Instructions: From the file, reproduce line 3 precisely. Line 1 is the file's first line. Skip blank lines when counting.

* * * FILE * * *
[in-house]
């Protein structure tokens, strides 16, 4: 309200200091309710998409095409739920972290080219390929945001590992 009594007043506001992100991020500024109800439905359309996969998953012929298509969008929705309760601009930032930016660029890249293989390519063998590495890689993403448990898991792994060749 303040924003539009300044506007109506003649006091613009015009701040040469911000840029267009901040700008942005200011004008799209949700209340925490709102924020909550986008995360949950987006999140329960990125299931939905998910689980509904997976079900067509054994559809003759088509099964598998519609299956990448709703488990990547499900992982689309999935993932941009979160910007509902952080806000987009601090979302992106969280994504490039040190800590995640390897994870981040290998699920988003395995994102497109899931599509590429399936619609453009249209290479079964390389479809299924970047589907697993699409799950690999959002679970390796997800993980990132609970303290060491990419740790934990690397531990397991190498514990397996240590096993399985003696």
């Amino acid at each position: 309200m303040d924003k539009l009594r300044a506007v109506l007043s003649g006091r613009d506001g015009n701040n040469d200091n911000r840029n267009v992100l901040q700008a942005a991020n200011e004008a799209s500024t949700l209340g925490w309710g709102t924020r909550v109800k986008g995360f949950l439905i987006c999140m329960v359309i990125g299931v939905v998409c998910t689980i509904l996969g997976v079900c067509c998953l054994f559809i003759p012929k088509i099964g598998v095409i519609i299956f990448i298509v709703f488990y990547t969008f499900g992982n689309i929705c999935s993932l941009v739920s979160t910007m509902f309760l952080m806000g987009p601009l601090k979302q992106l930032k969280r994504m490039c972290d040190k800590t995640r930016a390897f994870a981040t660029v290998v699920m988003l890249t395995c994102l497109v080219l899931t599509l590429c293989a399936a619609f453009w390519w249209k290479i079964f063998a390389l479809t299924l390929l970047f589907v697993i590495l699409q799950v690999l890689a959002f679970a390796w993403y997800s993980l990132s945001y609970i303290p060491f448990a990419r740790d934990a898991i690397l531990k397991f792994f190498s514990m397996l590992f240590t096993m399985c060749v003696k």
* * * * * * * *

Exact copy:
């Amino acid at each position: 309200m303040d924003k539009l009594r300044a506007v109506l007043s003649g006091r613009d506001g015009n701040n040469d200091n911000r840029n267009v992100l901040q700008a942005a991020n200011e004008a799209s500024t949700l209340g925490w309710g709102t924020r909550v109800k986008g995360f949950l439905i987006c999140m329960v359309i990125g299931v939905v998409c998910t689980i509904l996969g997976v079900c067509c998953l054994f559809i003759p012929k088509i099964g598998v095409i519609i299956f990448i298509v709703f488990y990547t969008f499900g992982n689309i929705c999935s993932l941009v739920s979160t910007m509902f309760l952080m806000g987009p601009l601090k979302q992106l930032k969280r994504m490039c972290d040190k800590t995640r930016a390897f994870a981040t660029v290998v699920m988003l890249t395995c994102l497109v080219l899931t599509l590429c293989a399936a619609f453009w390519w249209k290479i079964f063998a390389l479809t299924l390929l970047f589907v697993i590495l699409q799950v690999l890689a959002f679970a390796w993403y997800s993980l990132s945001y609970i303290p060491f448990a990419r740790d934990a898991i690397l531990k397991f792994f190498s514990m397996l590992f240590t096993m399985c060749v003696k």